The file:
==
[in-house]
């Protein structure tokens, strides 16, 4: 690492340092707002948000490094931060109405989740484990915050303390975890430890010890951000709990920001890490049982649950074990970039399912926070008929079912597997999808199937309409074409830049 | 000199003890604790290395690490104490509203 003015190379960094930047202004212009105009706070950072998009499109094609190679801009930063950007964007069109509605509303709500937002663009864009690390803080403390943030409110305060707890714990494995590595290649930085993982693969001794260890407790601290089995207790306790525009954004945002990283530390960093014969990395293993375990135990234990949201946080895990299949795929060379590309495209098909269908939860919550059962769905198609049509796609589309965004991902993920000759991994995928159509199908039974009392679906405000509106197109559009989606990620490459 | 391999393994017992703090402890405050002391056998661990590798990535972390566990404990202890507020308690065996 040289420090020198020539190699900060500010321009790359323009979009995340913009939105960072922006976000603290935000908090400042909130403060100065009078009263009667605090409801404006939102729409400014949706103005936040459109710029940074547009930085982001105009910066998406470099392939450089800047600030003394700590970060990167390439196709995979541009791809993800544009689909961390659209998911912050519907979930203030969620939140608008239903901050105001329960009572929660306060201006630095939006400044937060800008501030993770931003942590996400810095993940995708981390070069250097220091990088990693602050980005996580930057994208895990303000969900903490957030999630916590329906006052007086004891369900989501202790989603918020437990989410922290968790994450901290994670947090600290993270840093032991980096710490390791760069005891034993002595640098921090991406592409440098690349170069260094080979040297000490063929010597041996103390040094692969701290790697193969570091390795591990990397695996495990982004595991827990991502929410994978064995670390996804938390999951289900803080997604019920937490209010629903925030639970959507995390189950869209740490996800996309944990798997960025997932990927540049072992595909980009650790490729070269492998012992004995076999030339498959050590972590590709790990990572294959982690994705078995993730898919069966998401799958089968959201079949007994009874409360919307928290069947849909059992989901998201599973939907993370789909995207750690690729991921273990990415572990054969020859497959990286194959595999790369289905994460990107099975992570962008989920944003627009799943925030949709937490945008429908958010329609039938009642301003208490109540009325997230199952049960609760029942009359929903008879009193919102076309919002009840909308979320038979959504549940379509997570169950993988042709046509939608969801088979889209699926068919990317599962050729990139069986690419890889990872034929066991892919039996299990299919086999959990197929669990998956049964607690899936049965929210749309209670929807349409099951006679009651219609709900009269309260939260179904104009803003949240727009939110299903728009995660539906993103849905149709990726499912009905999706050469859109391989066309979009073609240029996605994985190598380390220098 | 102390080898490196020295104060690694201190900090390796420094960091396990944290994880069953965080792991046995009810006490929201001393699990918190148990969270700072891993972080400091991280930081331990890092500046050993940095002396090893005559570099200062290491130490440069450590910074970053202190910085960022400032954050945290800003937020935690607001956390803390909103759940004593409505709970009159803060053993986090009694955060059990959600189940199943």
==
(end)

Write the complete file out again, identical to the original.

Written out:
[in-house]
């Protein structure tokens, strides 16, 4: 690492340092707002948000490094931060109405989740484990915050303390975890430890010890951000709990920001890490049982649950074990970039399912926070008929079912597997999808199937309409074409830049 | 000199003890604790290395690490104490509203 003015190379960094930047202004212009105009706070950072998009499109094609190679801009930063950007964007069109509605509303709500937002663009864009690390803080403390943030409110305060707890714990494995590595290649930085993982693969001794260890407790601290089995207790306790525009954004945002990283530390960093014969990395293993375990135990234990949201946080895990299949795929060379590309495209098909269908939860919550059962769905198609049509796609589309965004991902993920000759991994995928159509199908039974009392679906405000509106197109559009989606990620490459 | 391999393994017992703090402890405050002391056998661990590798990535972390566990404990202890507020308690065996 040289420090020198020539190699900060500010321009790359323009979009995340913009939105960072922006976000603290935000908090400042909130403060100065009078009263009667605090409801404006939102729409400014949706103005936040459109710029940074547009930085982001105009910066998406470099392939450089800047600030003394700590970060990167390439196709995979541009791809993800544009689909961390659209998911912050519907979930203030969620939140608008239903901050105001329960009572929660306060201006630095939006400044937060800008501030993770931003942590996400810095993940995708981390070069250097220091990088990693602050980005996580930057994208895990303000969900903490957030999630916590329906006052007086004891369900989501202790989603918020437990989410922290968790994450901290994670947090600290993270840093032991980096710490390791760069005891034993002595640098921090991406592409440098690349170069260094080979040297000490063929010597041996103390040094692969701290790697193969570091390795591990990397695996495990982004595991827990991502929410994978064995670390996804938390999951289900803080997604019920937490209010629903925030639970959507995390189950869209740490996800996309944990798997960025997932990927540049072992595909980009650790490729070269492998012992004995076999030339498959050590972590590709790990990572294959982690994705078995993730898919069966998401799958089968959201079949007994009874409360919307928290069947849909059992989901998201599973939907993370789909995207750690690729991921273990990415572990054969020859497959990286194959595999790369289905994460990107099975992570962008989920944003627009799943925030949709937490945008429908958010329609039938009642301003208490109540009325997230199952049960609760029942009359929903008879009193919102076309919002009840909308979320038979959504549940379509997570169950993988042709046509939608969801088979889209699926068919990317599962050729990139069986690419890889990872034929066991892919039996299990299919086999959990197929669990998956049964607690899936049965929210749309209670929807349409099951006679009651219609709900009269309260939260179904104009803003949240727009939110299903728009995660539906993103849905149709990726499912009905999706050469859109391989066309979009073609240029996605994985190598380390220098 | 102390080898490196020295104060690694201190900090390796420094960091396990944290994880069953965080792991046995009810006490929201001393699990918190148990969270700072891993972080400091991280930081331990890092500046050993940095002396090893005559570099200062290491130490440069450590910074970053202190910085960022400032954050945290800003937020935690607001956390803390909103759940004593409505709970009159803060053993986090009694955060059990959600189940199943």